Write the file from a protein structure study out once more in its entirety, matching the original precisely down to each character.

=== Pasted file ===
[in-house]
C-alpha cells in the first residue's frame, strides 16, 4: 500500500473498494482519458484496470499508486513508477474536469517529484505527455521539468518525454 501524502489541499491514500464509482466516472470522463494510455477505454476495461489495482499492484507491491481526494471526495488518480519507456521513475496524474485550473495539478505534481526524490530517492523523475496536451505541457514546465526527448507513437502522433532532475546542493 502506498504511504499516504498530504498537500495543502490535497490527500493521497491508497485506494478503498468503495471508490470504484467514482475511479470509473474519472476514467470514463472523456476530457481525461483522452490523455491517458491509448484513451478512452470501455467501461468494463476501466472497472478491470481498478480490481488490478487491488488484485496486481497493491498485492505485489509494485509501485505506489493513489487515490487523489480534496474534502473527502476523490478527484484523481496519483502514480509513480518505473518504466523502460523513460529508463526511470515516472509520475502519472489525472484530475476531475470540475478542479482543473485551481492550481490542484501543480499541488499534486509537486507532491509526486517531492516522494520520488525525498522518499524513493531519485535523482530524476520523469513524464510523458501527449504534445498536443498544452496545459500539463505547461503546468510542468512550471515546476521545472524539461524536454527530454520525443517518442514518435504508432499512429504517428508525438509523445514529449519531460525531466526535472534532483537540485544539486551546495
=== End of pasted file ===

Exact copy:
[in-house]
C-alpha cells in the first residue's frame, strides 16, 4: 500500500473498494482519458484496470499508486513508477474536469517529484505527455521539468518525454 501524502489541499491514500464509482466516472470522463494510455477505454476495461489495482499492484507491491481526494471526495488518480519507456521513475496524474485550473495539478505534481526524490530517492523523475496536451505541457514546465526527448507513437502522433532532475546542493 502506498504511504499516504498530504498537500495543502490535497490527500493521497491508497485506494478503498468503495471508490470504484467514482475511479470509473474519472476514467470514463472523456476530457481525461483522452490523455491517458491509448484513451478512452470501455467501461468494463476501466472497472478491470481498478480490481488490478487491488488484485496486481497493491498485492505485489509494485509501485505506489493513489487515490487523489480534496474534502473527502476523490478527484484523481496519483502514480509513480518505473518504466523502460523513460529508463526511470515516472509520475502519472489525472484530475476531475470540475478542479482543473485551481492550481490542484501543480499541488499534486509537486507532491509526486517531492516522494520520488525525498522518499524513493531519485535523482530524476520523469513524464510523458501527449504534445498536443498544452496545459500539463505547461503546468510542468512550471515546476521545472524539461524536454527530454520525443517518442514518435504508432499512429504517428508525438509523445514529449519531460525531466526535472534532483537540485544539486551546495